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Tyson ‘cleared to open’ ● Too soon to relax ● Public Service Army

Tuesday, May 5, 2020




► LIVE from the Seattle Times — Coronavirus daily news update, May 5 — The most recent count of COVID-19 cases in Washington totals 15,462 infections (up 277 from yesterday) and 841 deaths (up 7), according to the state Department of Health.

► From The Stranger — King County Courthouse screener dies after contracting the coronavirus — On Sunday, Julieta Degracia (a member of Teamsters Local 117) died with COVID-19 on the same day her husband and daughter were released from the hospital. “She had a beautiful smile and always had a kind word and warm greeting for everyone,” said King County Sheriff Mitzi Johanknecht. “She was also incredibly thoughtful, often bringing back gifts for her co-workers from trips to her native Philippines.” Degracia is survived by her husband, to whom she’d been married for 47 years, three children, and three grandchildren. Her husband is also a screener at the King County Juvenile Court Youth Services Center.

► From the Seattle Times — Washington’s largest meat-packing plant, hard-hit by COVID-19, to reopen Tuesday — Tyson Foods on Tuesday will resume limited operations for its meat-packing plant in Walla Walla County, which has been hit by a major outbreak of the COVID-19 disease that prompted a late April closure… Meghan Debolt, director of the department community health for Walla Walla County, said Monday that Tyson “is cleared to open with healthy workers.” … Two Tyson workers have died after experiencing COVID-19 symptoms, including 65-year-old Jorge Leandro Guijarro Castaneda, who died May 1 after many years of employment there. He started feeling sick in March. Initially, he kept going to work at the plant, where his job involved cleaning up work areas, according to a friend.

EDITOR’S NOTE — Meghan “Cleared to Open” Debolt is the same person who, when she knew Tyson had 40-plus infected workers back on April 16, allowed the plant to stay open for weeks longer because she believes furloughed Tyson workers couldn’t be trusted to stay at home and might wander around the community exposing others. So, for the sake of the community, it was better to have Tyson employees working in a known COVID-19 hotspot. How’d that strategy work out, Meghan?

► From the Tri-City Herald — 18% of Tri-Cities coronavirus cases linked to Tyson plant. Federal inspectors also tested — Three more workers at the Tyson Fresh Meats plant near the Tri-Cities have tested positive for COVID-19, health officials said Monday afternoon. It brings the total positive tests to 147 out of 1,239, or nearly 12 percent, for the group tested since the plant shutdown. At least another 104 workers tested positive before the plant was closed.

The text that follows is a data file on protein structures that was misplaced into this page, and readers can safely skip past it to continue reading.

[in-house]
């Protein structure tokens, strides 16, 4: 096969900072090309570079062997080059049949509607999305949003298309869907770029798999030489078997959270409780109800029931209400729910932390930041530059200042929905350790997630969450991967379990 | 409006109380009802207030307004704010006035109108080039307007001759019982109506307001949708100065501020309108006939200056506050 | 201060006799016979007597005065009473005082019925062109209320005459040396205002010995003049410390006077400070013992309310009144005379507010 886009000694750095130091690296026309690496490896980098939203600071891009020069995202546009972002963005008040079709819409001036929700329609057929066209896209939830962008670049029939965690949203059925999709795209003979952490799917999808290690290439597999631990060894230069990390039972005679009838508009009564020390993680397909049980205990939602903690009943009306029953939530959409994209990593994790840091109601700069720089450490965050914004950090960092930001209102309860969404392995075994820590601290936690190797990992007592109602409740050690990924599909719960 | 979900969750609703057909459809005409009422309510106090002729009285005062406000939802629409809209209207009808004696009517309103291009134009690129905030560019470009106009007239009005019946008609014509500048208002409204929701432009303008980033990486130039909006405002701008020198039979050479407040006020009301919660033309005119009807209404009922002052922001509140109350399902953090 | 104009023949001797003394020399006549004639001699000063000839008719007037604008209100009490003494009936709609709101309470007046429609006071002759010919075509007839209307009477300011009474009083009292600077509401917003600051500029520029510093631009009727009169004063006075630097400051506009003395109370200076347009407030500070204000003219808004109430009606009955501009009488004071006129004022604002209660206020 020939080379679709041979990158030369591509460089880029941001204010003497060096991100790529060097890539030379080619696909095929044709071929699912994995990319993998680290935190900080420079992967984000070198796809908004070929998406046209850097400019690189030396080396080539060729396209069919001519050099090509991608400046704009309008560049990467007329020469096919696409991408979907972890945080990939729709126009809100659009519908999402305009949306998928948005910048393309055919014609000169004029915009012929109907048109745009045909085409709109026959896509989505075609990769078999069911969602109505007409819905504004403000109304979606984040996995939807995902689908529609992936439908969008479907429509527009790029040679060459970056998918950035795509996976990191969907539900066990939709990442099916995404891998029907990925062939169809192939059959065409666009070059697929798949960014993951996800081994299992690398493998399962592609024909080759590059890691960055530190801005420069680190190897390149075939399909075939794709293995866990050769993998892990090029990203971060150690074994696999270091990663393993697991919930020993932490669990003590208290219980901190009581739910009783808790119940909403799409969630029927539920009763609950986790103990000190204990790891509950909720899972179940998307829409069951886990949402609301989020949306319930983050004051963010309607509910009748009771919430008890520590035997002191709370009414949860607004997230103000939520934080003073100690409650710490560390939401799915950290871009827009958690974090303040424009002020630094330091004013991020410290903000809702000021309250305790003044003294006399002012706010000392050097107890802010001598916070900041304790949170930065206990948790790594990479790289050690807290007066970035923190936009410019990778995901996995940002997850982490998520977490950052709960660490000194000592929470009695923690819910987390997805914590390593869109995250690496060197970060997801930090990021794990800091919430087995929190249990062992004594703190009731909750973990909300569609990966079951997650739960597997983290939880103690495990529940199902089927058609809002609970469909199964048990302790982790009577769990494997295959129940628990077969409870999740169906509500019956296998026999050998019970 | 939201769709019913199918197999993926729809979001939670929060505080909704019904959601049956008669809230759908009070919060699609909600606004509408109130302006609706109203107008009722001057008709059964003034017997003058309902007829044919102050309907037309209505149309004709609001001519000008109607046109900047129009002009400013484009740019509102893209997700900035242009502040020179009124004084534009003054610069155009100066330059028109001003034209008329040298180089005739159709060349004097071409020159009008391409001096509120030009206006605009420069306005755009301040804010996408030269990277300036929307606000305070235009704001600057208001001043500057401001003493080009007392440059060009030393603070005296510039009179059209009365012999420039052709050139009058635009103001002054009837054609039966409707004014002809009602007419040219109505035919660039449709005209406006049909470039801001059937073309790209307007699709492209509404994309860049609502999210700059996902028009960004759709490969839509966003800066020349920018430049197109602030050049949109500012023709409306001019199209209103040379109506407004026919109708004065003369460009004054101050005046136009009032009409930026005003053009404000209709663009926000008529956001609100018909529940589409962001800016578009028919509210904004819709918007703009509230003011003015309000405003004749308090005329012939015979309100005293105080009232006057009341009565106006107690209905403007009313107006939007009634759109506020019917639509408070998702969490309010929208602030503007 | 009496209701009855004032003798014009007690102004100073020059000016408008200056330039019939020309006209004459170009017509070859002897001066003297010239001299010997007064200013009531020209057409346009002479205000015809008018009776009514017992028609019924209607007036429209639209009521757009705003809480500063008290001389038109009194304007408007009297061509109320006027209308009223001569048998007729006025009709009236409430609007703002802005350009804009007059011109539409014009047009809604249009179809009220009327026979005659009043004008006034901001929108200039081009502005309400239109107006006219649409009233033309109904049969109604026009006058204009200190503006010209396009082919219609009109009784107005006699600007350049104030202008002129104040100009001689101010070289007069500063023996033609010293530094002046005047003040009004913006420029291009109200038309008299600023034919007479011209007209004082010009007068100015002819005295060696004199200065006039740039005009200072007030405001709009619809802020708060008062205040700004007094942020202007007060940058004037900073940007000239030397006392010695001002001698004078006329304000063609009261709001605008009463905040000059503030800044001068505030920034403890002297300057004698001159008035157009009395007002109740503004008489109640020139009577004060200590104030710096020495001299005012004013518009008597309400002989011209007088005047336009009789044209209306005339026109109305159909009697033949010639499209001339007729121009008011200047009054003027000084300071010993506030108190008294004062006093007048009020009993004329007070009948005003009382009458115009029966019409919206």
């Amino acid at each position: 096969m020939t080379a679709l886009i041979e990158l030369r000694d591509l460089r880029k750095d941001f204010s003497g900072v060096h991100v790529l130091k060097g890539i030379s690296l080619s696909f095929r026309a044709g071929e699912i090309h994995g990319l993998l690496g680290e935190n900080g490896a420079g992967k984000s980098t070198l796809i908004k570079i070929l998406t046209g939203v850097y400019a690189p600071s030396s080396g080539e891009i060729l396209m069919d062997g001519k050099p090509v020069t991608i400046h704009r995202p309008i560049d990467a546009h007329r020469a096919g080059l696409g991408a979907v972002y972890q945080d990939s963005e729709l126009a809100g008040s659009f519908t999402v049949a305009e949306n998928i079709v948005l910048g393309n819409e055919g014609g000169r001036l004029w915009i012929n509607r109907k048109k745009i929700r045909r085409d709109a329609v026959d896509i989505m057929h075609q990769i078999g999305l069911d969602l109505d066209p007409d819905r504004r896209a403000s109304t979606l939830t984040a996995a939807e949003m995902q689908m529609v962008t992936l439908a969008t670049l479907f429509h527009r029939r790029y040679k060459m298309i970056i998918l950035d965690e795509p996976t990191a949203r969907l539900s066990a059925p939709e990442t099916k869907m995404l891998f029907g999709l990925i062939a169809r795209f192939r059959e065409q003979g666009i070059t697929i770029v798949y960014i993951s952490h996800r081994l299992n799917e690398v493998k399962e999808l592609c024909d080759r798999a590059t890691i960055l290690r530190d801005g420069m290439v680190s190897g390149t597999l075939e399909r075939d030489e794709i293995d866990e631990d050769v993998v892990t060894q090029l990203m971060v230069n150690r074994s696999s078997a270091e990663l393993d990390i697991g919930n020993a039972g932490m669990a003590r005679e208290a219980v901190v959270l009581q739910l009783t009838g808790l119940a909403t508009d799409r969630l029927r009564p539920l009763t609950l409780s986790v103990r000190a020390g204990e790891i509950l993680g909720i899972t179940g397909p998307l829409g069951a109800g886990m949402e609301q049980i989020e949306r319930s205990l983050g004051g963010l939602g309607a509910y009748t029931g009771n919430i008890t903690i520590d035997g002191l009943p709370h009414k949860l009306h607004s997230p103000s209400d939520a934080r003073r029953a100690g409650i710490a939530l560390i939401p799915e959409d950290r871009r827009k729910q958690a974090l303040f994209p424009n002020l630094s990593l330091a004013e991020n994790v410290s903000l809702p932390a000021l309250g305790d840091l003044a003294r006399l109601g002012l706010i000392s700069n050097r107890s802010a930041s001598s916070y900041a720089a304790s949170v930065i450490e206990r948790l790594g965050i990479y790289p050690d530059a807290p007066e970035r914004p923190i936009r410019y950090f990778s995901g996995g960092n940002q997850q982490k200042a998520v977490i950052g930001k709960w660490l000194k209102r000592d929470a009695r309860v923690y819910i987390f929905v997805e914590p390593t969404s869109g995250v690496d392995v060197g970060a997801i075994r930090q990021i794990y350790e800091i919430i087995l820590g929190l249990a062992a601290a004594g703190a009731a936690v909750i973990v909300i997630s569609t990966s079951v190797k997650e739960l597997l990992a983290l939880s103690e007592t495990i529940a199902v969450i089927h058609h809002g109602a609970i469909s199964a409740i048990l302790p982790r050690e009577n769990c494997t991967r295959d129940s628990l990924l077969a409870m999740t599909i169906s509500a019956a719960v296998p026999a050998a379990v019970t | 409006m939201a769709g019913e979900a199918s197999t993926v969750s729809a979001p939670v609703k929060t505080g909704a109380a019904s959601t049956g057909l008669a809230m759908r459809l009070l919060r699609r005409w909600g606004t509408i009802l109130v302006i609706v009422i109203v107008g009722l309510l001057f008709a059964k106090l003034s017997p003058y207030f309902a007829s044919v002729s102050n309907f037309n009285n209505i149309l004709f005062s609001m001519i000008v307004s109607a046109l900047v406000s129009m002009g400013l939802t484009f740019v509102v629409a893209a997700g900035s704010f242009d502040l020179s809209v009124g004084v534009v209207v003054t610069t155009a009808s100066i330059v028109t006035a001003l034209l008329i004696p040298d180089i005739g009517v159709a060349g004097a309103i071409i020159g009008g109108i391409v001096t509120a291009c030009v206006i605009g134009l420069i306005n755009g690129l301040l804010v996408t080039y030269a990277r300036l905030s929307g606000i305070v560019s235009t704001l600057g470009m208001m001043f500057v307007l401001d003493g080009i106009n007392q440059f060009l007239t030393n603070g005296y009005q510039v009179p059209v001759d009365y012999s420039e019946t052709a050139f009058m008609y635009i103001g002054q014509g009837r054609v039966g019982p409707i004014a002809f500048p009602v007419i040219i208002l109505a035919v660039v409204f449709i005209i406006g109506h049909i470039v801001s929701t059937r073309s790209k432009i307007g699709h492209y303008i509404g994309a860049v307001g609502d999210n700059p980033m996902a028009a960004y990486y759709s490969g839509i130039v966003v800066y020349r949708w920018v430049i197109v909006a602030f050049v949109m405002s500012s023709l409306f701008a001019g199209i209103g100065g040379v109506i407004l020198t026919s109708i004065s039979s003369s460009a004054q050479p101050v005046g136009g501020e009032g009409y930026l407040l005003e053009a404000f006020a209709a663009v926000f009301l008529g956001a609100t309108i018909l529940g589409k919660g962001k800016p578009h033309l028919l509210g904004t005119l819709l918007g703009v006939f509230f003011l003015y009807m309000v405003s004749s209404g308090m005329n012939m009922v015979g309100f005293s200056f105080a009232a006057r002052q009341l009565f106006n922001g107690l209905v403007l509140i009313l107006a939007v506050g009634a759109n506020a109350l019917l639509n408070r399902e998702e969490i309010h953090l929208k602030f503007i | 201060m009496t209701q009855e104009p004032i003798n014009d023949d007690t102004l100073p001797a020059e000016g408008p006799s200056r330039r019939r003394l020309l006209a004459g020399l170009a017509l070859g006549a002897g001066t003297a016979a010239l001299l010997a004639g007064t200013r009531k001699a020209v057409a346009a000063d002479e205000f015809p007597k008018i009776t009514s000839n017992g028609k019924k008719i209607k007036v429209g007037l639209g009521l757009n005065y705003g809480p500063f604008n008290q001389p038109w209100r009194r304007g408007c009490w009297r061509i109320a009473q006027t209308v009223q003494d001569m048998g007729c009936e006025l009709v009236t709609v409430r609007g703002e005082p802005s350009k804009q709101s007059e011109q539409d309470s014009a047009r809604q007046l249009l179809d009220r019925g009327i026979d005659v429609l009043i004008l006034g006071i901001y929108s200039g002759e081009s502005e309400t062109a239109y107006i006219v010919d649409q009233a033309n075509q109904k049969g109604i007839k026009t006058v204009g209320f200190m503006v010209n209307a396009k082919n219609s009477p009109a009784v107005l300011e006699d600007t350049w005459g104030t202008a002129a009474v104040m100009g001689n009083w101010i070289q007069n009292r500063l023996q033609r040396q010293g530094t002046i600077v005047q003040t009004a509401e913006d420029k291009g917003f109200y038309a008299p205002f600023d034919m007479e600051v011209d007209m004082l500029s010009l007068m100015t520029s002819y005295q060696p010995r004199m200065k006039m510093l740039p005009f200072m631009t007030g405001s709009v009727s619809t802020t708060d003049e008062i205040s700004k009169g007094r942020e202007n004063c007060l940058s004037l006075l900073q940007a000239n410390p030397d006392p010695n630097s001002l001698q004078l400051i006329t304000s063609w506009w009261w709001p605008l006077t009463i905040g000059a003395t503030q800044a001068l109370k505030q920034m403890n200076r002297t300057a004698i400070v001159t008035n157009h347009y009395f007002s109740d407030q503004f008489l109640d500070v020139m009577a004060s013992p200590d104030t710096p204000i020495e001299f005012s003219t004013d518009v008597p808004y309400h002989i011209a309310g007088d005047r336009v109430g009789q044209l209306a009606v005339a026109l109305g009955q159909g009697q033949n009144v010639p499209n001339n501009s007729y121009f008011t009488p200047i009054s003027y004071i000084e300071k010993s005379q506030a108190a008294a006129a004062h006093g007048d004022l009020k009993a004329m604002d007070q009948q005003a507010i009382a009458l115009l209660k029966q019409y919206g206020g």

► From the Tri-City Herald — COVID-19 rampant at meat plants. Trump and Tyson Foods must help workers (editorial) — If workers at meat packing plants like Tyson Fresh Meats near Pasco are considered essential, then they should have all the protection they can get. If social distancing means the production line is slowed, then so be it. Employee health must matter more than profits.

The Stand (April 29) — UFCW: Trump meatpacking order needs worker protections

► From the Seattle Times — Amazon vice president resigns to protest firing of employee activists — Tim Bray, a veteran technologist and one of Amazon’s top engineers, resigned from what he called “the best job I’ve ever had” to protest the company’s dismissal of two leaders of an employee climate group who had spoken out about treatment of warehouse workers. He described the firings as “evidence of a vein of toxicity running through the company culture. I choose neither to serve nor drink that poison.” Bray called the company’s justifications for the firings  “laughable; it was clear to any reasonable observer that they were turfed for whistleblowing.” He suggested the company’s power could be reined in through “a combination of antitrust and living-wage and worker-empowerment legislation, rigorously enforced.”

► From KOMO News — UW doctors clamor for better contract as they fight on the COVID-19 front lines — They are on the frontline of the COVID -19 pandemic, but UW resident physicians say they are struggling to make ends meet. And now they are publicly pushing for more. After 10 months of negotiating, UW Housestaff Association, the union representing 1,400 resident physicians and fellows, took out a full-page ad in the Sunday Seattle Times directed at UW Medicine’s leader. “We have felt like we needed to do something to get the attention of Dr. Paul Ramsey who is the CEO of UW Medicine and the dean of the School of Medicine,” said Dr. Kisha Clune, who is a resident physician at UW Medicine and a negotiator with UW Housestaff Association.

The Stand (Sept. 20, 2020) — UW’s medical trainees need fair pay

► From the News Tribune — Tacoma lays off dozens amid pandemic; city manager, other executives to take pay cuts — Dozens of city of Tacoma employees will be laid off for periods up to 12 weeks starting Monday as the city grapples with an anticipated $40 million budget shortfall from the impacts of the COVID-19 pandemic. The 65 employees come from a range of departments, including Tacoma Venues and Events, Public Works, City Attorney’s Office and Tacoma Municipal Court. They join 85 Tacoma Public Library employee layoffs announced last week.

► From the Olympian — Grays Harbor County business will temporarily cut 132 jobs, state says — Cosmo Specialty Fibers, a wood pulp mill in Cosmopolis, cut 132 jobs. The layoffs, which took effect Friday, are expected to be temporary.

► From the (Everett) Herald — Everybody knows Gary, a QFC checker on the front lines — Four police cruisers screamed down the lane with sirens and lights blazing. Then there was Gary on his bike. A black QFC apron hung from under his blue plaid jacket. He flashed his signature Gary grin and did a fist pump to the cheering bystanders. What’s up with that? About 25 people lined 53rd Avenue West for the block’s nightly salute to coronavirus heroes. Gary Locke was the guest of honor and the police were his escort. They were in their rigs. He was on the trusty 21-speed he rides daily from his apartment in Everett to the Mukilteo Harbour Pointe QFC. He’d come after his day shift as a checker.